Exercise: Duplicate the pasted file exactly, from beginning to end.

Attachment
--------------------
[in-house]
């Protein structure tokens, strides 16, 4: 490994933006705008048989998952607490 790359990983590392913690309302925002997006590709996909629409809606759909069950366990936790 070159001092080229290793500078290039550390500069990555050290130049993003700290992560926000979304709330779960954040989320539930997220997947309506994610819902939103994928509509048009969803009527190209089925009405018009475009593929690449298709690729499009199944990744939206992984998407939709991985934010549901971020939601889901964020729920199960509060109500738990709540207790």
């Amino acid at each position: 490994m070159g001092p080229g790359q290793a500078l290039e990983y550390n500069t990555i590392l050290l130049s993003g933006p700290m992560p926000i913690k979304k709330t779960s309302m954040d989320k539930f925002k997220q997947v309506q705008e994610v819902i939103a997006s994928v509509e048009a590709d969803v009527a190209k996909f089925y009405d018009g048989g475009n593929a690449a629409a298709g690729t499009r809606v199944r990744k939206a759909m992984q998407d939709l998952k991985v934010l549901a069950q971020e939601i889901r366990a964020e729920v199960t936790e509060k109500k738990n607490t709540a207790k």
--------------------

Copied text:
[in-house]
């Protein structure tokens, strides 16, 4: 490994933006705008048989998952607490 790359990983590392913690309302925002997006590709996909629409809606759909069950366990936790 070159001092080229290793500078290039550390500069990555050290130049993003700290992560926000979304709330779960954040989320539930997220997947309506994610819902939103994928509509048009969803009527190209089925009405018009475009593929690449298709690729499009199944990744939206992984998407939709991985934010549901971020939601889901964020729920199960509060109500738990709540207790």
């Amino acid at each position: 490994m070159g001092p080229g790359q290793a500078l290039e990983y550390n500069t990555i590392l050290l130049s993003g933006p700290m992560p926000i913690k979304k709330t779960s309302m954040d989320k539930f925002k997220q997947v309506q705008e994610v819902i939103a997006s994928v509509e048009a590709d969803v009527a190209k996909f089925y009405d018009g048989g475009n593929a690449a629409a298709g690729t499009r809606v199944r990744k939206a759909m992984q998407d939709l998952k991985v934010l549901a069950q971020e939601i889901r366990a964020e729920v199960t936790e509060k109500k738990n607490t709540a207790k």